The one Lahore landmark that I miss the most is Jain Mandir, which till 1992 stood in all its glory at the crossing south of Old Anarkali opposite the Punjab University grounds. The backlash that followed the terrible knocking down of the Babri Mosque in Ajodhya, India, saw our communal minority reply in kind. Both acts were equally condemnable.

There was much more to this once magnificent ‘mandir’ than the religion it once served. We keep forgetting that Jainism had been the sole religion in the walled city of Lahore for more than 1,000 years, much more than any other religion till date. Before Hinduism and Islam came into being, almost every sub-continental kingdom had Jainism as their official State religion. It is, probably the oldest religion man has known. Ironically, it was the emergence of Buddhism that first violently threatened the Jains, followed by various sects when Hinduism started to emerge aggressively in the second decline of the Indus Valley Civilisation. By that time Lahore was well in place and Jainism was the State religion of the city.

Before we dwell on Jain Mandir, I must share with you that when I last walked through Tehsil Bazaar after having tea with Shahid, son of the late Haji Mubarak Ali, in his small shop beneath the main mosque, I visited the famous Jain Hall in this bazaar. It was before 1947 the main meeting place of Lahore’s Jains. It was left to Haji Sahib to look after, and he did a superb job. Besides these places the walled city has two Jain temples next to each other in nearby Mohallah Bhabrian. One is a Swetambar temple while the other is a Digambar one. Jainism has two sects only, one representing the words of Rishabha, the original exponent of their beliefs, hence ‘swetam’ – the original. The other represented the 24th propagator of their faith, the famous Mahavira, hence the final propagator. The Jain Mandir in Old Anarkali was a Digambar temple.

A bit about Jainism. It is a set of beliefs that propagates that all living forms - human, animal, insects, or any living organism - are equal. No one is superior to the other hence all life forms have to be respected and protected. It also propagates that the only ‘absolute truth’ is the Almighty who can comprehend reality. All others comprehend ‘relative truth’. The story of the blind man and the elephant is an example given in this regard. The sole duty of all living beings is to seek the ‘truth’, hence to seek education. Today 97.2 per cent of all Jains in the world are educated.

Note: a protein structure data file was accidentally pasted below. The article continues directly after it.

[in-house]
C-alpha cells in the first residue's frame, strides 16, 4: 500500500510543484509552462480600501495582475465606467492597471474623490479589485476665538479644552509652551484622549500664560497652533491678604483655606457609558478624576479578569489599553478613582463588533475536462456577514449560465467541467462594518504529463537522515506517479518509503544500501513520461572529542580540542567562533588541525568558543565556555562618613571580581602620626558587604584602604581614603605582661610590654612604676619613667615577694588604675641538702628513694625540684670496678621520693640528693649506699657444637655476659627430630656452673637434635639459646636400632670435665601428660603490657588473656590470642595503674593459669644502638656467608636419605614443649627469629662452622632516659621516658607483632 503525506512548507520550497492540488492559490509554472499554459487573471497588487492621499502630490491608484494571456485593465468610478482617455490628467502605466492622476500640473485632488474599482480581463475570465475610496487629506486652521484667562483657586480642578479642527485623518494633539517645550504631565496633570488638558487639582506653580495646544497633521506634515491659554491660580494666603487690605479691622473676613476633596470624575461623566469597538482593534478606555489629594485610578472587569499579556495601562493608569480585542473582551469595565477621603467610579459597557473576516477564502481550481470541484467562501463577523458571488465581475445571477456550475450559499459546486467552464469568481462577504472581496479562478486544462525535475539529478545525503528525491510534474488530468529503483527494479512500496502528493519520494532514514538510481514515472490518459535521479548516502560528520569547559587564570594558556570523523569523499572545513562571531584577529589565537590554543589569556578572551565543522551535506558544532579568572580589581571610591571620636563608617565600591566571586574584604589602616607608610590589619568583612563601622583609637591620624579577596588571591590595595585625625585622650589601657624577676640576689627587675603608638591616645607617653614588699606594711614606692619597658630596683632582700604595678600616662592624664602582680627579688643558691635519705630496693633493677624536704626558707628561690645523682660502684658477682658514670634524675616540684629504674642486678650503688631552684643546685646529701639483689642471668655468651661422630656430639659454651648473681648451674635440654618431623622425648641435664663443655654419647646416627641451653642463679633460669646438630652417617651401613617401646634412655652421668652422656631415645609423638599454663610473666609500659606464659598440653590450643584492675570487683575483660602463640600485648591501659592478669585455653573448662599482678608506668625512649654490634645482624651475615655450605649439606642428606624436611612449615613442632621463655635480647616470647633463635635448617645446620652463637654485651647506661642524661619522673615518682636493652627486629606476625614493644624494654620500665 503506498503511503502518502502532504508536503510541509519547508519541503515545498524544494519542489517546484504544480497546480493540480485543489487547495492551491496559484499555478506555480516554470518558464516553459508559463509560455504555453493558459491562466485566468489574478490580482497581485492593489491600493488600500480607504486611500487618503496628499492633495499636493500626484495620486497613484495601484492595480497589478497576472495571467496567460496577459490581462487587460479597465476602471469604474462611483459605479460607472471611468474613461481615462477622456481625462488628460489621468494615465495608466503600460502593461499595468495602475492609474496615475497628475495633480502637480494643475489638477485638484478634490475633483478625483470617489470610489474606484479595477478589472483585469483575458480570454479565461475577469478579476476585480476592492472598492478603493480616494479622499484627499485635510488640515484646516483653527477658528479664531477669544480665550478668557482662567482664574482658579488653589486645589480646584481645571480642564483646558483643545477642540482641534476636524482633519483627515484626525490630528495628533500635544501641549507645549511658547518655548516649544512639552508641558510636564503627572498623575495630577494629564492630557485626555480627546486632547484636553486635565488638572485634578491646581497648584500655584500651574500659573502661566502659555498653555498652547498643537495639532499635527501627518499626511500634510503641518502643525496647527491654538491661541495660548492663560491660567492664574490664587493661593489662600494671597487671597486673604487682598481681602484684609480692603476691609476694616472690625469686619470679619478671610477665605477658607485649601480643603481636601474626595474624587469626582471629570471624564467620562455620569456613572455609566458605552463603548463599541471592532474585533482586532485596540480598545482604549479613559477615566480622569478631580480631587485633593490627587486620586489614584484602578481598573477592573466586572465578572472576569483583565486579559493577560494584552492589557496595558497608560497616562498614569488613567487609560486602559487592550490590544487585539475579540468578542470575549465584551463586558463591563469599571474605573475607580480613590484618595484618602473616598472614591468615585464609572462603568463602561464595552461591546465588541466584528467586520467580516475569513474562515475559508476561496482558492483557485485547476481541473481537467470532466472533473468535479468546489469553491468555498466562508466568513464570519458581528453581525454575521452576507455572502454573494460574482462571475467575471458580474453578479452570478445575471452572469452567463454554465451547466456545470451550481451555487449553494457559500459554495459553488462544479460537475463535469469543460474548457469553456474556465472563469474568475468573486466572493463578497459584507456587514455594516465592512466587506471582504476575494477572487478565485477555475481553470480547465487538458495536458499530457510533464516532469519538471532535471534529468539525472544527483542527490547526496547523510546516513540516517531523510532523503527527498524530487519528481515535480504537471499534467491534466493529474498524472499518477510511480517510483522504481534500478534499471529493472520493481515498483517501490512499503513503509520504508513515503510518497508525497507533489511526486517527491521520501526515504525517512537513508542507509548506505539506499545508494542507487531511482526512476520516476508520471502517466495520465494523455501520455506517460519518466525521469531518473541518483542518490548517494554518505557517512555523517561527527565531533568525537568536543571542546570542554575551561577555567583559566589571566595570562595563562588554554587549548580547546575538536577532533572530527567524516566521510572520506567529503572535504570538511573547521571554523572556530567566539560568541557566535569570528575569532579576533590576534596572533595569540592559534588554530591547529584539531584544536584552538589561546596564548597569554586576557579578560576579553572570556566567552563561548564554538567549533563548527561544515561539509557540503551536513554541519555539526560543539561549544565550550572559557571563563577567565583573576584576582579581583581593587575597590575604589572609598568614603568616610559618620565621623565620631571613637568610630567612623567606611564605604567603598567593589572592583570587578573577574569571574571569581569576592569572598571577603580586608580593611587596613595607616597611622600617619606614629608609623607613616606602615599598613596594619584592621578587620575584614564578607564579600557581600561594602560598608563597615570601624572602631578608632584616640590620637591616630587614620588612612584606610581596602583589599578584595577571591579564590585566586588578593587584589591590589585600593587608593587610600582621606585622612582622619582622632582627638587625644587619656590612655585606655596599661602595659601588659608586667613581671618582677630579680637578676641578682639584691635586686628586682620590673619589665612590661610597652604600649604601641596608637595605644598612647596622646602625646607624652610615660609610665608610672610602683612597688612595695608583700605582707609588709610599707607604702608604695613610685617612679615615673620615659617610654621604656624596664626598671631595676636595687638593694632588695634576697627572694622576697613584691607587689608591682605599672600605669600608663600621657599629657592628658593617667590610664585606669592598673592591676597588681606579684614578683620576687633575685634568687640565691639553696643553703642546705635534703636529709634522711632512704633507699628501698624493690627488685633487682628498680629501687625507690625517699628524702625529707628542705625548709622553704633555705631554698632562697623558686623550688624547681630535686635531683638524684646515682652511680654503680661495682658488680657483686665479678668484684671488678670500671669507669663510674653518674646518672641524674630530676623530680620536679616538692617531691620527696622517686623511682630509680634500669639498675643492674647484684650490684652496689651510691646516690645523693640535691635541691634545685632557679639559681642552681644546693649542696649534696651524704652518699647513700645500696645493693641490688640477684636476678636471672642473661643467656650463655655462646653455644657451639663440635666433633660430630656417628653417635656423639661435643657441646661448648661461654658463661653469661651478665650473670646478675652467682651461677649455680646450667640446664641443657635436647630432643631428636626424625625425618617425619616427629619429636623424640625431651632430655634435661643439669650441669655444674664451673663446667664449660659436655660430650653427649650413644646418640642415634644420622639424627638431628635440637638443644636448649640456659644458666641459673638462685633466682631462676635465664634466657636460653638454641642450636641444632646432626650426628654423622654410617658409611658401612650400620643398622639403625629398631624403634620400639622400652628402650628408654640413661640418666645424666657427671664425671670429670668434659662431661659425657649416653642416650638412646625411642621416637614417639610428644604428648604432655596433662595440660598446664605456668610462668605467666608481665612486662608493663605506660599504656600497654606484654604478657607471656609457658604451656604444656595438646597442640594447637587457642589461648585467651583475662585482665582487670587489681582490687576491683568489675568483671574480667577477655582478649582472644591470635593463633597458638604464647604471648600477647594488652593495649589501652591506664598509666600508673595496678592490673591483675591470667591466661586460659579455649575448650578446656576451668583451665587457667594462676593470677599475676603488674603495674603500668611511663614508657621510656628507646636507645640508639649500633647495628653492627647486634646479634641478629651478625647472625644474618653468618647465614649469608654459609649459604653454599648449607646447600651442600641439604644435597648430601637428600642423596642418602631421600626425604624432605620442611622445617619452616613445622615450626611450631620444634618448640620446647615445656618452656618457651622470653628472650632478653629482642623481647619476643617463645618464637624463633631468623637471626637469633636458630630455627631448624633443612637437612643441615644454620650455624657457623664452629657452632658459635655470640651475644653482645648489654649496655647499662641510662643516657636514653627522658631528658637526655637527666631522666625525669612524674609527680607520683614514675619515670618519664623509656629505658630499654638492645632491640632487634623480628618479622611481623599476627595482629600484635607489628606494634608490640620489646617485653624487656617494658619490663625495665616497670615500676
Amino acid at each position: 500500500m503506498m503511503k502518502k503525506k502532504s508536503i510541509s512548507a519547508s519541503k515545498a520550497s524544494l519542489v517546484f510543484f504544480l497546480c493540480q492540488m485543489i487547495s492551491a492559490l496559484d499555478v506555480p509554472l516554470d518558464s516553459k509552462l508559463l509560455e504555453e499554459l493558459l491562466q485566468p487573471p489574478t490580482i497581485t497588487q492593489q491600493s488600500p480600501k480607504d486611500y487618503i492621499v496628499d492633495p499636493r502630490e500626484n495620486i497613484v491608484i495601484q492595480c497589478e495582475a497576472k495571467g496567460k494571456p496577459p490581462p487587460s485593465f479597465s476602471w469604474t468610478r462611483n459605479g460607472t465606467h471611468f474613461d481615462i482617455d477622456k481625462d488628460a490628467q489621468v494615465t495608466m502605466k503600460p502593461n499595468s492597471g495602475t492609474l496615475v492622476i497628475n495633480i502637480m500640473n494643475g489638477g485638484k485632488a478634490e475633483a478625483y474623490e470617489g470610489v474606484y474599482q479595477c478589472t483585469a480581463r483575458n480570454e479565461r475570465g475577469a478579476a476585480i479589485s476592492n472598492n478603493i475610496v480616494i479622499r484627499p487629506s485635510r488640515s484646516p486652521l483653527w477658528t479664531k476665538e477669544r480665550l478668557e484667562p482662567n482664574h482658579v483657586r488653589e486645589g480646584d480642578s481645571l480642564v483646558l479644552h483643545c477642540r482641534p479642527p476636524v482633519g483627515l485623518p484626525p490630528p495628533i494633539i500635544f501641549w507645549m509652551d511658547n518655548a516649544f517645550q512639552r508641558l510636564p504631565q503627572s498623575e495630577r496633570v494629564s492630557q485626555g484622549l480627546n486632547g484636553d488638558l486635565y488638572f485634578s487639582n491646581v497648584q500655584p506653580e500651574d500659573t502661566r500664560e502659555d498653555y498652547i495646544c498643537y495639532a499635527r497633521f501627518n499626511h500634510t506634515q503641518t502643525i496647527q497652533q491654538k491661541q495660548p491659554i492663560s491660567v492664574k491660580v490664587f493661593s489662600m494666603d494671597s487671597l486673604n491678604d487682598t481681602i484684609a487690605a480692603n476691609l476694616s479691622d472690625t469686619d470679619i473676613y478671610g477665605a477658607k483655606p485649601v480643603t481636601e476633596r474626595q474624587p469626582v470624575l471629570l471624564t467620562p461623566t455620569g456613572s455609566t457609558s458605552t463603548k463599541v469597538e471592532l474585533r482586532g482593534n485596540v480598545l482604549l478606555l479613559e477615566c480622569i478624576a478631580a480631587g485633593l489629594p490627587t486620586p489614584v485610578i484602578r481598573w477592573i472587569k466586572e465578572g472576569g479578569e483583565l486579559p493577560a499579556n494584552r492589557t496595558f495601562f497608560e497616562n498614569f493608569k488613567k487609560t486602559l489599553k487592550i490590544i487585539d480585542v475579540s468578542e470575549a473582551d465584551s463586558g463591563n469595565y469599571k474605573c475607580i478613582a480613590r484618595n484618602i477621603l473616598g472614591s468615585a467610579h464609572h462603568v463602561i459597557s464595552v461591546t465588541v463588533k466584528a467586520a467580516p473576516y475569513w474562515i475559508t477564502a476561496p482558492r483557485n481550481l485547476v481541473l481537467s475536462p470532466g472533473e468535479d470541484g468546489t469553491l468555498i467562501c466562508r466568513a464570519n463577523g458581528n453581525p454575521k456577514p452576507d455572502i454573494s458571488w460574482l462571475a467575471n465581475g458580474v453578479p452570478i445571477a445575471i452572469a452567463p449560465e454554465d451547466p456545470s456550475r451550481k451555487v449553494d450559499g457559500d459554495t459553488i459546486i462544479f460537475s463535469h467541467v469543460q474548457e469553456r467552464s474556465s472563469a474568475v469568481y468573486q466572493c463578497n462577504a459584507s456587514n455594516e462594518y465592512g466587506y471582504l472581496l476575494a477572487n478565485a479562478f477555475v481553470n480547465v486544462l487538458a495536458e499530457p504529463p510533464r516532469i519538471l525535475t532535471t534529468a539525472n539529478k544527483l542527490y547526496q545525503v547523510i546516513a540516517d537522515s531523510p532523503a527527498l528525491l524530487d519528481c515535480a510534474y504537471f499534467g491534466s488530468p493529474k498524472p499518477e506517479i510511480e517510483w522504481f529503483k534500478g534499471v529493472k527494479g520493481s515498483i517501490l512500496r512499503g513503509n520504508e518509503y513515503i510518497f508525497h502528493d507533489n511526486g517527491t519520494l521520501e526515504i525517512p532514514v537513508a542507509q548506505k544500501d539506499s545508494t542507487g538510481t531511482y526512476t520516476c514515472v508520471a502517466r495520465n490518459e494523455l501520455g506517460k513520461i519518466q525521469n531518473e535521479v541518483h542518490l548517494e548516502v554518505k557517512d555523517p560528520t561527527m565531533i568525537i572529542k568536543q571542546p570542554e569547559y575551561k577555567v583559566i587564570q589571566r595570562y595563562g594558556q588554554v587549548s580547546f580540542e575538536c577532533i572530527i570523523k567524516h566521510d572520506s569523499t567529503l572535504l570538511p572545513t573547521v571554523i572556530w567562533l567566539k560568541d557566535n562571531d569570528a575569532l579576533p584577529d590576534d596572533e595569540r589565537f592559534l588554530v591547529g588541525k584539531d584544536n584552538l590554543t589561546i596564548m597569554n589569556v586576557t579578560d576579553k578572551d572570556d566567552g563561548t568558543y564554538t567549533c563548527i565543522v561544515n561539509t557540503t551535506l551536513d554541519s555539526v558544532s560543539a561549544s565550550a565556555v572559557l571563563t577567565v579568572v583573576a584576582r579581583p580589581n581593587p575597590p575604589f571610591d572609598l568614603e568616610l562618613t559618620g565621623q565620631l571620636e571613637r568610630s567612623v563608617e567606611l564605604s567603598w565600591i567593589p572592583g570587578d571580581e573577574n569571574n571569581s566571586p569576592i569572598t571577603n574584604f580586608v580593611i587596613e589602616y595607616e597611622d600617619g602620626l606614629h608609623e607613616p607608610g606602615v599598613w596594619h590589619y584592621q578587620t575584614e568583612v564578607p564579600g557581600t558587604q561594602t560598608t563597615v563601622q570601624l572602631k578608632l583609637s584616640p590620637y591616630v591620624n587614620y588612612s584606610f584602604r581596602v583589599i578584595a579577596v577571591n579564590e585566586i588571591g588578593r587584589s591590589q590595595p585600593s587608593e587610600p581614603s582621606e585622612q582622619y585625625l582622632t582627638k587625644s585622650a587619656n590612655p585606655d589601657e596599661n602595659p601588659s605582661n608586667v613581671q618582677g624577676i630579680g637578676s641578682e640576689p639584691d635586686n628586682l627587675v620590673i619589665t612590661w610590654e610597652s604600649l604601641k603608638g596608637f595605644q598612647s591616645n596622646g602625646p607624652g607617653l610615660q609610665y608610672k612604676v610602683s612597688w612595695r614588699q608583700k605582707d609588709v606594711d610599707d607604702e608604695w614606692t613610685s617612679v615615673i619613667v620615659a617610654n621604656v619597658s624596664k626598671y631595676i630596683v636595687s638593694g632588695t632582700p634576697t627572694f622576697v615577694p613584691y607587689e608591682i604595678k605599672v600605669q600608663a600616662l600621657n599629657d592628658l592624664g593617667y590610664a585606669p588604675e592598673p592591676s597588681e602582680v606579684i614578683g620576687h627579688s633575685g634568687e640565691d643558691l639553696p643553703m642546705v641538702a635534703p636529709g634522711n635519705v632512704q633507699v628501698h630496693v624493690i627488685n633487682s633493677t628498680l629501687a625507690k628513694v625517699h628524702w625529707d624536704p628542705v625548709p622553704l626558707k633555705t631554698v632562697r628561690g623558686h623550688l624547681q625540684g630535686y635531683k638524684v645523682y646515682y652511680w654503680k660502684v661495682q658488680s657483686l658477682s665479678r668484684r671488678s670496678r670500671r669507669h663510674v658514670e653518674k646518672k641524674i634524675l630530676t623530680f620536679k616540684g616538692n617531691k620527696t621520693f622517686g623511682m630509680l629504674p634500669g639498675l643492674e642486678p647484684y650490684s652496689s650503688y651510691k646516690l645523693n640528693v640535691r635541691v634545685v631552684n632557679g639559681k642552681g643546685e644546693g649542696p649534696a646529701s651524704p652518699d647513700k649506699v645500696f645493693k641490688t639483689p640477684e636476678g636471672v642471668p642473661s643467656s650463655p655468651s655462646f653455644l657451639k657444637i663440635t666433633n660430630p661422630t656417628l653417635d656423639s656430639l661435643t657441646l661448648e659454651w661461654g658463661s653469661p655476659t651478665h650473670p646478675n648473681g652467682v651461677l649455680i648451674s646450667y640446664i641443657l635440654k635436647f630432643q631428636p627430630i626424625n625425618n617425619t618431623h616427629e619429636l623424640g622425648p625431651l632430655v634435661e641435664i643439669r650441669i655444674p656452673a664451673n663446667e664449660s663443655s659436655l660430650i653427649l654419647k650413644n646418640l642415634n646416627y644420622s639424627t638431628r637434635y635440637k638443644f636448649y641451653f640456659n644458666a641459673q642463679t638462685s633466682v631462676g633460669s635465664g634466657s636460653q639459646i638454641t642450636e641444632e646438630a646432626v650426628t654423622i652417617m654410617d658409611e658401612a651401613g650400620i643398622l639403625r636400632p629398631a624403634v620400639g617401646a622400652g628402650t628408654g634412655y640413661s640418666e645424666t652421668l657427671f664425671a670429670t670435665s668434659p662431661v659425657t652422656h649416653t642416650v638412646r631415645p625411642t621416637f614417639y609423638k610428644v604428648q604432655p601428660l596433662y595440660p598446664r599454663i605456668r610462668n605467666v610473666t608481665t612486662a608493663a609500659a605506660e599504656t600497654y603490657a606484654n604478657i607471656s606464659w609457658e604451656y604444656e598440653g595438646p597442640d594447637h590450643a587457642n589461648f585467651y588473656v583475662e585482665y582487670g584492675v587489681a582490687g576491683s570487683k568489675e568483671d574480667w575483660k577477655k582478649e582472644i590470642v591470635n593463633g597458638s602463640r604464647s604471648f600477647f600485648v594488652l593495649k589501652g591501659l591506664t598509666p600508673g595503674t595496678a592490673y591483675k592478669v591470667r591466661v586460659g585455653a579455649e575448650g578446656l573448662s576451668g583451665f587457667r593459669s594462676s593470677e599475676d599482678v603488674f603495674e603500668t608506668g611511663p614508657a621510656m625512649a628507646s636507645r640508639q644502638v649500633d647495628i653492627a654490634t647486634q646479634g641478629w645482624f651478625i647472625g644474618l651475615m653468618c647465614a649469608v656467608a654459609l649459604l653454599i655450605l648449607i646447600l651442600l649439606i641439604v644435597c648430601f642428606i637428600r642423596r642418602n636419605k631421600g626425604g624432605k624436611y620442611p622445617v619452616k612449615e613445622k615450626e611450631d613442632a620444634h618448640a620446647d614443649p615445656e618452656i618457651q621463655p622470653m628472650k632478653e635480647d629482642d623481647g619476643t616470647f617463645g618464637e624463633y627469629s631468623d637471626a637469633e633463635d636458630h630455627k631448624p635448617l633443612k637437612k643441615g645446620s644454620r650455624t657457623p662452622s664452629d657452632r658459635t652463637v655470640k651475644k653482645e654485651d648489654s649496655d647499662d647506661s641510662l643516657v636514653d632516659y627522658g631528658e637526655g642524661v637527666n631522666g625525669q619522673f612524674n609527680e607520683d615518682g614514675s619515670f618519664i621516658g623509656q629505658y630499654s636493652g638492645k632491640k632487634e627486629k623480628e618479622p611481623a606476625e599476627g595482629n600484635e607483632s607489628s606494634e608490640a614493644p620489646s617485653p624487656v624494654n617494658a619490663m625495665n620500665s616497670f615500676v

The Bhabra merchant community of Punjab are said to be the original Jains. ‘Brahbra Stop’ on Ferozepur Road of Lahore is well known and the area has two temples, representing both the sects. Amazingly Jains worship in any temple, sometimes in both, for enmity is not known in their faith. Hence non-violence and toleration are the two legs on which stands their religion. But enough of these beautiful thoughts and on to the concrete reality of the Jain temples of Lahore.

The most important existing Jain temple in Lahore is the small one at Guru Mangat, where within the temple, at approved times and safe from extremist attacks in communal Lahore, are two footprints in stone. These, so the claim goes, are of Rishabha, one of the founders of Jainism. This, by all accounts, is allegedly the oldest relic of any religion in Punjab. If what they claim is correct, and to be honest I have serious doubts, then if the last propagator Mahavira lived, as the Veds tell is, approximately in 700 BC, then these alleged footprints are at least 4,000 years old. In matters of belief I do not indulge, but if what they claim is correct, then scientifically speaking this is the oldest relic and from the time Harappa was at its peak and Lahore was not a very old dwelling.

When Lahore’s famous Jain Mandir was attacked and demolished, the government promised to one day rebuild it. As it is with government, such promises are not kept, or even meant to be kept. Now finally Lahore’s Bhabra merchant community have come up with the request that they be restored their mandir land, and they will themselves rebuild Jain Mandir.

But there is a problem. Inside the lower room of the mandir, which still is in place, lives a ‘maulvi’ who claims he runs a religious school but sleeps there at night. How does one tackle such a person? Surely with patience, toleration and in a non-violent manner. Lahore has a special temperament that is a mix of all the beliefs that have been here since time began. For this reason it is the world’s largest Sufi city. Even today a special calm lives in its inhabitants, a calm that might one day see Jain Mandir rebuilt. That would show the Babri Masjid communalists how best to live in peace with all religions.

Published in Dawn, August 10th, 2014